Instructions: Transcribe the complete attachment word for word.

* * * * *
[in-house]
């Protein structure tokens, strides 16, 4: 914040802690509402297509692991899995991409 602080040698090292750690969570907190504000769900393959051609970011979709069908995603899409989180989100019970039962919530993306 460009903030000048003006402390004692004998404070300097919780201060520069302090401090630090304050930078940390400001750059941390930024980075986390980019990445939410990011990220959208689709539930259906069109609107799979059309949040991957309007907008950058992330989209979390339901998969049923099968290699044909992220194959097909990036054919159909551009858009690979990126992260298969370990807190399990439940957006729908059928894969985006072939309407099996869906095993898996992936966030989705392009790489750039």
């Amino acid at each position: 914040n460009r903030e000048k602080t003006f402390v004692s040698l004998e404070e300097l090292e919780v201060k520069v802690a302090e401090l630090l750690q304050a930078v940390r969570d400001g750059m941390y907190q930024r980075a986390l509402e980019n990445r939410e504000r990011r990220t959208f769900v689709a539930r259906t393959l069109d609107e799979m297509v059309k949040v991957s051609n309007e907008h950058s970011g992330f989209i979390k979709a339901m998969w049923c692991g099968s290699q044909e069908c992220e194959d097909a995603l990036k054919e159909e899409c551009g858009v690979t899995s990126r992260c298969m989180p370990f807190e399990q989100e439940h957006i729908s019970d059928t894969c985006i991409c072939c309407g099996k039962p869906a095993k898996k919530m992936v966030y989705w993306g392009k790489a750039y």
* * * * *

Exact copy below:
[in-house]
């Protein structure tokens, strides 16, 4: 914040802690509402297509692991899995991409 602080040698090292750690969570907190504000769900393959051609970011979709069908995603899409989180989100019970039962919530993306 460009903030000048003006402390004692004998404070300097919780201060520069302090401090630090304050930078940390400001750059941390930024980075986390980019990445939410990011990220959208689709539930259906069109609107799979059309949040991957309007907008950058992330989209979390339901998969049923099968290699044909992220194959097909990036054919159909551009858009690979990126992260298969370990807190399990439940957006729908059928894969985006072939309407099996869906095993898996992936966030989705392009790489750039």
């Amino acid at each position: 914040n460009r903030e000048k602080t003006f402390v004692s040698l004998e404070e300097l090292e919780v201060k520069v802690a302090e401090l630090l750690q304050a930078v940390r969570d400001g750059m941390y907190q930024r980075a986390l509402e980019n990445r939410e504000r990011r990220t959208f769900v689709a539930r259906t393959l069109d609107e799979m297509v059309k949040v991957s051609n309007e907008h950058s970011g992330f989209i979390k979709a339901m998969w049923c692991g099968s290699q044909e069908c992220e194959d097909a995603l990036k054919e159909e899409c551009g858009v690979t899995s990126r992260c298969m989180p370990f807190e399990q989100e439940h957006i729908s019970d059928t894969c985006i991409c072939c309407g099996k039962p869906a095993k898996k919530m992936v966030y989705w993306g392009k790489a750039y």